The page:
“People were constantly checking up on me. I felt like others had my back here. Marlboro has flexibility, independence and a sense of community. It really speaks to me.”

Sara Salimbeni. Photo by Elisabeth JoffeSara Salimbeni, Marlboro’s new physics professor and a native of Rome, Italy, enjoys introducing students to some of the deepest mysteries of the universe. But she did not always know she would be an astronomer.

“When I was a child I wanted to be a painter,” Sara jests. “It didn’t work out.” Sara received her laurea in physics from the University of Rome, La Sapienza, and her doctorate in astronomy from the University of Rome, Tor Vergata. Her dissertation, “Cosmological evolution of galaxies from deep multicolor surveys,” examines how different galaxies have changed over billions of years.

“We have these wonderful pictures from the Hubble Space telescope, or telescopes in Chile and other parts of the world, from which we are able to understand many things that occur at different times,” Sara declares. “The light travels with a speed that is not infinite, so it takes time to get to earth. The farther away the galaxy you are watching, the more you are looking into the past.”

Sara is very much accustomed to an intimate academic setting and a relatively secluded place of study like Marlboro College. When she was working on her doctorate she did research at the Rome Observatory, located northwest of the city atop Monte Mario.

“It didn’t really feel like a university environment—it was fun,” Sara explains. “I was working with scientific researchers, not just professors. When I moved to the States in order to do postdoctorate work at UMass, I felt like I was missing something. I realized I needed to have an experience with students—I needed to teach.”

Sara spent a year teaching physics at the University of Massachusetts, Amherst, and then served as a visiting professor at Marlboro for a year, during which time she became a valued member of the community. Sara still thrives on her research, which she plans to continue, but now she wishes to find more overlap with the academic work of her students, to excite their interest. She hopes to find a balance between pursuing research and leading her day-to-day life with students in Marlboro’s tight-knit community.

“I was immediately impressed by the strong sense of community present at Marlboro,” says Sara. “I very much enjoy that the classes are small. I am able to work with each student in an individual way. When you have a big class, you tend to lecture. It’s very different to have four students in front of you, when you know they’ve read the material and you can discuss the most important things about the chapter. It’s a totally different kind of teaching.”

The Marlboro community welcomes these diverse faculty additions with excitement and regard, and looks forward to their many valuable and unique contributions to come.

Celebrating Jerry

One of the highlights of the alumni reunion last May was a session organized by C.J. Churchill ’91 and Will Brooke-deBock ’87 to celebrate the career of Jerry Levy, Marlboro’s sociology professor since 1976. Potash Hill could not give Jerry a better retirement send-off than providing some choice excerpts from this session, in the words of his former students over the years.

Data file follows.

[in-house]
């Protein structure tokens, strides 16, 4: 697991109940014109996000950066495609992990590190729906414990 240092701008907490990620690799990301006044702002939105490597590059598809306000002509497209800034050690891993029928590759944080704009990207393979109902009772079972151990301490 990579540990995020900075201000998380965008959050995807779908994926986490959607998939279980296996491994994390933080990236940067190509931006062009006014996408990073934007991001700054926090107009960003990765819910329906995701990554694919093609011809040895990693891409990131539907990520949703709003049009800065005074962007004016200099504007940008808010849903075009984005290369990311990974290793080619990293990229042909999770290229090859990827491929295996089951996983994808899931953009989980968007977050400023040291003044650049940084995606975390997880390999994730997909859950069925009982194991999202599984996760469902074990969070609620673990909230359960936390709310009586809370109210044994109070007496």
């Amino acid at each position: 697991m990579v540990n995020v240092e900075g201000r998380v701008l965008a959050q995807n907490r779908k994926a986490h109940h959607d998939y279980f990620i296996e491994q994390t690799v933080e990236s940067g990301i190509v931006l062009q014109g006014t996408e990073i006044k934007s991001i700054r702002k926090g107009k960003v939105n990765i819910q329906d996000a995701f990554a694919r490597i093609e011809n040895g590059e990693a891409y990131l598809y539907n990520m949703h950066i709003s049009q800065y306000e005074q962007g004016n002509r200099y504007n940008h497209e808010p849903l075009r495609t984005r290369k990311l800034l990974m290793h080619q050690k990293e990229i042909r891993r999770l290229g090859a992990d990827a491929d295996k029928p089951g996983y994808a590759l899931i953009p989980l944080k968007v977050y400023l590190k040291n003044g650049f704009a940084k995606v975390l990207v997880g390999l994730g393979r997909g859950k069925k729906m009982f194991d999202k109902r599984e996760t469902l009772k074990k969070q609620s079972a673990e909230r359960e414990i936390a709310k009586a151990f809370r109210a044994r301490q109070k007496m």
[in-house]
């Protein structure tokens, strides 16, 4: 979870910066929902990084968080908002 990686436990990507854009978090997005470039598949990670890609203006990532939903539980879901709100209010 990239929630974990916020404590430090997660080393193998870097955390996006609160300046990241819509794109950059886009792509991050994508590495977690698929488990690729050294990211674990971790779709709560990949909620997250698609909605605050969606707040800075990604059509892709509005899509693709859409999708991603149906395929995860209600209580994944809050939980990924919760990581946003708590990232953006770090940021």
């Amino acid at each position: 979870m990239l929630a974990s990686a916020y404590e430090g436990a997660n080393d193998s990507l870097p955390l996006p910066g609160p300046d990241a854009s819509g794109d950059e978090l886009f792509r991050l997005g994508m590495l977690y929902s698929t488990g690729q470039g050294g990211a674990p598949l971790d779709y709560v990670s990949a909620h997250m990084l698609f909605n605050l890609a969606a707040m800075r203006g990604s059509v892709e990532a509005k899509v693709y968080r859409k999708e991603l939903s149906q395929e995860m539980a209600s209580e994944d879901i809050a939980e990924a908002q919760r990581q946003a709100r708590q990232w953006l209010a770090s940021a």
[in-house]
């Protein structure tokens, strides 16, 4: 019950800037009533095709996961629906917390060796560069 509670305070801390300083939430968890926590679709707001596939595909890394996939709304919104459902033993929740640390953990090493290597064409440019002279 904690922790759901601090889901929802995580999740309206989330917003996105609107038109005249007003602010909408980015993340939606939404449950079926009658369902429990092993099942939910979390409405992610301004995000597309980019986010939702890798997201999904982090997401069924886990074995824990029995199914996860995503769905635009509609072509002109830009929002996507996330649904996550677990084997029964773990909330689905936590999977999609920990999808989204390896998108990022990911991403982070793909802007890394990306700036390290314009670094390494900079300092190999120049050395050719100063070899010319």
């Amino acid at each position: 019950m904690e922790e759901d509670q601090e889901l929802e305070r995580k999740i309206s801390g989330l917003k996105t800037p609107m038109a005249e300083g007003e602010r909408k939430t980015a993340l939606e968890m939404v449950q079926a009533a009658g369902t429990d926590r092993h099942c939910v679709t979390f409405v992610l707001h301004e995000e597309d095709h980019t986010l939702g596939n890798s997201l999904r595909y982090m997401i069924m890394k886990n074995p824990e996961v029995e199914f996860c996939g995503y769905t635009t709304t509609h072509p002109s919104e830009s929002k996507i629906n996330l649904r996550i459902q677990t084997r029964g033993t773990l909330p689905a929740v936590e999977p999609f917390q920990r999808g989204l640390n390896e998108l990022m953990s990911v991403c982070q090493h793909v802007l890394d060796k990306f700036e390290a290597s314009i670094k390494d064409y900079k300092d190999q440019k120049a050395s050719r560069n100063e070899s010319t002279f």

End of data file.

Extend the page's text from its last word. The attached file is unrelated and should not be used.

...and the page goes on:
C.J. Churchill: I had no idea that I would be interested in sociology. I thought I was going to major in political science, but when I took Jerry’s Contemporary American Society course, I realized I found the thing I was looking for—and the teacher I was looking for. During my undergraduate years at Marlboro, Jerry taught me how to write and think like a sociologist and a humanist. I think he was bemused by my avid embrace of the Town Meeting political system, but as with so much else in life, he encouraged me to think of this activity ethnographically. In this endeavor as well as with the rest of life, Jerry taught me how to think like an outsider even while on the inside of a process. One of Jerry’s great gifts to his students was teaching them how to see the sorrows of the world with profound concern while also being able to understand the world with a sense of humor. We are all lucky to have had the pedagogical attention of this fine scholar and teacher. He has that rare commitment to the life of the mind and the care of the soul which striving, uncertain students attach themselves because they know through this they can realize the better parts of themselves that were otherwise hidden.

Will Brooke-deBock: Jerry has been at this college teaching sociology from Jimmy Carter to Barack Obama. And, I wanted to mention, everybody knows that Jerry has a very full, rich life as an actor, a politician, a musician, a chef and a writer. Jerry is good at a lot of things, and I have seen him do a lot of these things. I have eaten his meals, I have seen him act. Jerry is one of the greatest sociologists in this country, but what he is really a genius at is teaching students. I came to Marlboro College as a suburban kid who was very naive, who was an evangelical fundamentalist, and I teamed up with Jerry, kind of like Mutt and Jeff, the anarchist and the fundamentalist kid. Jerry was able to take somebody who was really unformed in a lot of ways and help me find the direction I wanted to go. So I really am indebted. And finally, I had the opportunity of sitting in Classical Sociological Thought again, 25 years after I took the course the first time, and I also got to sit in on a tutorial. Marlboro students are still exemplifying the experience we had. Jerry’s genius is in teaching, and Marlboro students, their genius is in learning.